nick at foobar.org
Tue Sep 15 19:07:18 UTC 2020
Saku Ytti wrote on 15/09/2020 18:05:
> You just move the encapsulation from in-order to inside-ip making
> everything harder for SW and much harder for HW, the simplicity is a
to quantify this, the tunneling header increased in size from a minimum
of 4 octets to a minimum of 40 octets. If you want explicit path
routing, you'll need to tack on a SRH which is another 8 octets + 16
octets per SID, so e.g. an mpls frame with 2-node ERO goes from 12
octets to 80 octets.
This comes at a cost. What was previously a simple lookup operation on
a tightly optimised format is now up to 10x bloated with little extra
functionality to show for it. It's true that these devices already do
ipv6, but can they do ipv6 + complex decapsulation in a single pass? If
you're using an NPU, probably yes. If an ASIC, maybe not. What if the
decapsulated packet has a stash of ipv6 extension headers? This gets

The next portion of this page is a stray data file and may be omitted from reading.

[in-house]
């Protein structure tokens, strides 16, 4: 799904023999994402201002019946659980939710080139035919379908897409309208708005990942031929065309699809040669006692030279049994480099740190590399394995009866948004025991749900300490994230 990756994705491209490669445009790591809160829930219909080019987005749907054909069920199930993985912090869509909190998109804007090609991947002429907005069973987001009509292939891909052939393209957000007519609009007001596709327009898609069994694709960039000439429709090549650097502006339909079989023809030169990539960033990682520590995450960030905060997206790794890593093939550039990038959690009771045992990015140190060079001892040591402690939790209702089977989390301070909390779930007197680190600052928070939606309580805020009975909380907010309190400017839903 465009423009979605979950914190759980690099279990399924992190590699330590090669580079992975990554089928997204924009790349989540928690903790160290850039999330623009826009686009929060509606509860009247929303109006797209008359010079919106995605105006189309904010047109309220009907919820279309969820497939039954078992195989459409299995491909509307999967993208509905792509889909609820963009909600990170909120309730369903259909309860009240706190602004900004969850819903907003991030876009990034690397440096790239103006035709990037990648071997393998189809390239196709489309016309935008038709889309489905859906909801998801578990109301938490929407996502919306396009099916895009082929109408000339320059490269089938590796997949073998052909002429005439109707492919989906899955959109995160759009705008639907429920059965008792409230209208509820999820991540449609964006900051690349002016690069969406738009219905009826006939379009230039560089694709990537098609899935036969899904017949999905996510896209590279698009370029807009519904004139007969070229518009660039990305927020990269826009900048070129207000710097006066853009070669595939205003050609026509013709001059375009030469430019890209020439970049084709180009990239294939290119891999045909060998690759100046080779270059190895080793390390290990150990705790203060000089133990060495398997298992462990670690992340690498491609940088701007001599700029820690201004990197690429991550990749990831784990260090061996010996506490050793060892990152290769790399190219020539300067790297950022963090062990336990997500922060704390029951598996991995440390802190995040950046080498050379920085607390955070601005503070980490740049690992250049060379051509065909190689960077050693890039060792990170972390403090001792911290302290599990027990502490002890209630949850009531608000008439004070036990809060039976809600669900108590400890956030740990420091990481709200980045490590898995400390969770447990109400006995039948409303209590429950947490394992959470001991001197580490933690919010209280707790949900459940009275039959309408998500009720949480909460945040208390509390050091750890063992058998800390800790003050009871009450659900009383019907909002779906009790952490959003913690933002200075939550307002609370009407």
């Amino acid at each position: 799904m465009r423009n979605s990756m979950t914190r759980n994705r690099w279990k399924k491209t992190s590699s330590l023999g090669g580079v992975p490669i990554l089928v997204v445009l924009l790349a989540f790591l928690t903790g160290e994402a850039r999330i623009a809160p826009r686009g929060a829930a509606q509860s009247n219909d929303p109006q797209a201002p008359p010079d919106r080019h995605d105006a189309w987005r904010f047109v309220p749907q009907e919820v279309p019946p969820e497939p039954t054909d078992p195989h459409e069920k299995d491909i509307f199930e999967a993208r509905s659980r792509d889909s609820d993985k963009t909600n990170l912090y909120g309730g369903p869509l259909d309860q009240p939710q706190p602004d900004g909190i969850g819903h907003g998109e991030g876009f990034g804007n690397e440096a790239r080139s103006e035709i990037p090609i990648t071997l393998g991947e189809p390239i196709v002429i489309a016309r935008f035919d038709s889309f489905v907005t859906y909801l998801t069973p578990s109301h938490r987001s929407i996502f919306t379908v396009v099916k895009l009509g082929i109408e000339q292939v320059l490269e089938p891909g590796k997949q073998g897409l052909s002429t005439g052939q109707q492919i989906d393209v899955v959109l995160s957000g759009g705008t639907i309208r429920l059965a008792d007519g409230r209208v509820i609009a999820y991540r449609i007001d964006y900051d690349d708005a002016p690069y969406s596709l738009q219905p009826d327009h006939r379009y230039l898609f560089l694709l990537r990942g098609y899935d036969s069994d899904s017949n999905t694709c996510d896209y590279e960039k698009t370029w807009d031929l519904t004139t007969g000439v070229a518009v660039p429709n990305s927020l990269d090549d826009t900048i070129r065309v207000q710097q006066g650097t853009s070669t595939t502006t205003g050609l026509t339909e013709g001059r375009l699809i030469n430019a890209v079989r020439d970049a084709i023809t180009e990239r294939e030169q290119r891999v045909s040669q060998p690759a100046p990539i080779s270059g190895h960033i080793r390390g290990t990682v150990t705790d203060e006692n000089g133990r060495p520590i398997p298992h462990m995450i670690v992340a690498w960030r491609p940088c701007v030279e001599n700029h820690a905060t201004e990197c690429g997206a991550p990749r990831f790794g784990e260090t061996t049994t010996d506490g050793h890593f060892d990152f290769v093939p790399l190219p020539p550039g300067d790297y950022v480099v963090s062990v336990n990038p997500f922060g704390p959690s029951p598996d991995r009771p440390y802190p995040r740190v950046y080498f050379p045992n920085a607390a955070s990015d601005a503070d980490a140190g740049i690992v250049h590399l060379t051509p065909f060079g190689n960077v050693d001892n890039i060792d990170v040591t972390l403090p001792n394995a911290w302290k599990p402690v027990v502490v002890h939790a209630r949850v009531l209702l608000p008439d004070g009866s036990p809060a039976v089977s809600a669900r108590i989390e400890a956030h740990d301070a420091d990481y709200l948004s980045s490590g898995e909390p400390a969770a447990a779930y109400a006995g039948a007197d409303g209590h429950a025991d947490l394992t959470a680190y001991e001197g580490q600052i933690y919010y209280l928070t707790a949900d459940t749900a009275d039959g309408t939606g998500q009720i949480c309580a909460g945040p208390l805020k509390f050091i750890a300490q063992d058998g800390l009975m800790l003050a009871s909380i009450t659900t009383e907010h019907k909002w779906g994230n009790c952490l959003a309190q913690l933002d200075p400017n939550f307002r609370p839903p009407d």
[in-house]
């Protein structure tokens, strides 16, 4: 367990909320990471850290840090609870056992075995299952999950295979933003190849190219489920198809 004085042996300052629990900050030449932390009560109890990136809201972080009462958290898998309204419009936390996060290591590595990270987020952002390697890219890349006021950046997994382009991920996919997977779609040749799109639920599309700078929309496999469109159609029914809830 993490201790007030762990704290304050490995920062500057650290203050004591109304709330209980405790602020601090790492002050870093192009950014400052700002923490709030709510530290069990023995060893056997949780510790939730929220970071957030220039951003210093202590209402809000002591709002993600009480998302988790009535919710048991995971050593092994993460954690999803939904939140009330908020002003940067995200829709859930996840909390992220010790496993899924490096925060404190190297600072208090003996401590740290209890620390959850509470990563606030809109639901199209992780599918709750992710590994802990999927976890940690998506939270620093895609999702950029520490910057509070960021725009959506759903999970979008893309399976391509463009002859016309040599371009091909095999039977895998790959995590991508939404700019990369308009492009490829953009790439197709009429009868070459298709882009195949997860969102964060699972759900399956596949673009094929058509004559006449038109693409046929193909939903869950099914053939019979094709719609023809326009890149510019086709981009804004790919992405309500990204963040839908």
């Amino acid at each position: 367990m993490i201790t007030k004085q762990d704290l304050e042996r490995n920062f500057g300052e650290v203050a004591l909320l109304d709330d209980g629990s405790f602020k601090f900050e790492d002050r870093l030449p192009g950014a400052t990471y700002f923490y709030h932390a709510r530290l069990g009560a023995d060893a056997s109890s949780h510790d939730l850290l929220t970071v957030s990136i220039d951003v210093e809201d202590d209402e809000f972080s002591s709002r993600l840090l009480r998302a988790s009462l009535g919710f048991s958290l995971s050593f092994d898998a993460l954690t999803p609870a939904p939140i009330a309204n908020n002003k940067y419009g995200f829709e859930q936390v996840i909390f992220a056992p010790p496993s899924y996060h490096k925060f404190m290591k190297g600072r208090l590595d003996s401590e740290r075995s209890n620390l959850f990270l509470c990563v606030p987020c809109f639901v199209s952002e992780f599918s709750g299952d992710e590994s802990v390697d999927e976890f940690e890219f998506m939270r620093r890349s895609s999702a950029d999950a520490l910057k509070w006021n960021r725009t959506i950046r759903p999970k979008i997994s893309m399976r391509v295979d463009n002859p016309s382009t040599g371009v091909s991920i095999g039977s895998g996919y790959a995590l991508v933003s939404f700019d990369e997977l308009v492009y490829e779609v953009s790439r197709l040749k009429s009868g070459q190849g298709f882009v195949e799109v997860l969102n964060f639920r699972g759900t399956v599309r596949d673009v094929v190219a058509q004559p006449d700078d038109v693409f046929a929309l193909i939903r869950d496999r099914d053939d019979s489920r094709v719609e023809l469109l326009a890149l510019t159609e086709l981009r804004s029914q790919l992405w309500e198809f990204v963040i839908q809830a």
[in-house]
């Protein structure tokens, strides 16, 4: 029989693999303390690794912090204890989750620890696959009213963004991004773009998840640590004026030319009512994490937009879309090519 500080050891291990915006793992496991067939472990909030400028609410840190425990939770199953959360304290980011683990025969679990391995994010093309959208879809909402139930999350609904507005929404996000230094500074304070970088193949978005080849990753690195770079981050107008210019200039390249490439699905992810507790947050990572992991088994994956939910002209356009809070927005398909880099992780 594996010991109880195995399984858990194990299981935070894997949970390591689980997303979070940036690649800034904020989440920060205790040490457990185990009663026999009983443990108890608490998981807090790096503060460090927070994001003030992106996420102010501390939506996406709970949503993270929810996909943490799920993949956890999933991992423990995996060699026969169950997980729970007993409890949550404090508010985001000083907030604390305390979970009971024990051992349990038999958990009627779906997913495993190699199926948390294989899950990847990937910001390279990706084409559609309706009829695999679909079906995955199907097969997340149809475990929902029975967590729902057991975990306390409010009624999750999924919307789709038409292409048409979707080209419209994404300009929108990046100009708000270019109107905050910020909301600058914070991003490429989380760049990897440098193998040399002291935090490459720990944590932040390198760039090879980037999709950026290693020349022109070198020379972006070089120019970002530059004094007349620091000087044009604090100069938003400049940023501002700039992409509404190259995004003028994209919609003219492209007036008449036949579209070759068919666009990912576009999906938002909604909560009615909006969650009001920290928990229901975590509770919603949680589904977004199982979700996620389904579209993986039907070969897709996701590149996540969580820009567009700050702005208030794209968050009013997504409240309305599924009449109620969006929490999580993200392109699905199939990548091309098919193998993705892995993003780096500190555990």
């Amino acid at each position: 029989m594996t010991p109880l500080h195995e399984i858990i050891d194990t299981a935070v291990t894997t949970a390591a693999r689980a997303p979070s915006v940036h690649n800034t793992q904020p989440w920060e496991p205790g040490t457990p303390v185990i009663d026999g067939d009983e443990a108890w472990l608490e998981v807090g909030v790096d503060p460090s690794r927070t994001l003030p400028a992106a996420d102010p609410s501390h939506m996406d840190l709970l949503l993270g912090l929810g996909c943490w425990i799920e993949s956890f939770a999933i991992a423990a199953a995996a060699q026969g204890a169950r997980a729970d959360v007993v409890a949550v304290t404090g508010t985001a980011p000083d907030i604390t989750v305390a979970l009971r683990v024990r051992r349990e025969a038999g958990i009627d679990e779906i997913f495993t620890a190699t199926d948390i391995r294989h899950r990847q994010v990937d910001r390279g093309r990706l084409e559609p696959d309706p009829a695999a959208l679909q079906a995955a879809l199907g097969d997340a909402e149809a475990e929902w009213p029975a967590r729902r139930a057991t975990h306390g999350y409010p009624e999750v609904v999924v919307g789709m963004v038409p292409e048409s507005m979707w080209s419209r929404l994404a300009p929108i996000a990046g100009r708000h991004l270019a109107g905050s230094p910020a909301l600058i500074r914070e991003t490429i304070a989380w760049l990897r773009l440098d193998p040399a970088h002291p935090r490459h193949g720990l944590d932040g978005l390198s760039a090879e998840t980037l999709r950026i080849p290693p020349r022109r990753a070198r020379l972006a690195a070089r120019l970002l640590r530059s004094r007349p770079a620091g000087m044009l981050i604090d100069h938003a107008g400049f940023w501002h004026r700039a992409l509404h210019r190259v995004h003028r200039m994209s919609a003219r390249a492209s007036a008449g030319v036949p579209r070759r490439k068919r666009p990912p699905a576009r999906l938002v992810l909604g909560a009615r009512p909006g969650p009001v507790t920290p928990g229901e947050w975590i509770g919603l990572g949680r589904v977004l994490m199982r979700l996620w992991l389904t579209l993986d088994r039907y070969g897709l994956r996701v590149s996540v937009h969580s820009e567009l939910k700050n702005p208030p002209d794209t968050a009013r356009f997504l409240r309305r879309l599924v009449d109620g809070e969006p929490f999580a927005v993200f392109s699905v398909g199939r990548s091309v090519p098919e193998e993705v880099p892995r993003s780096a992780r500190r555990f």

complicated quickly, and that complication can only be solved by adding
complication to silicon, which is what you want not to do when the speed
of your underlying forwarding plane is increasing by leaps and bounds.
Good, cheap, fast. Choose two - or maybe one.
The control plane is byzantine. This also has a cost in terms of
design, build and support / maintenance. As Mark points out, many
companies have made their fortunes with a full stack product offering,
from hardware and software to design, engineering and operations. It's
not a bad business model as long as you realise that it's time-limited
to the technology of the day. When it draws to a close, it's hard to
turn companies around that have been used to a single-product or
single-vertical cash trough which no longer exists. Some have done this
successfully; others have floundered.
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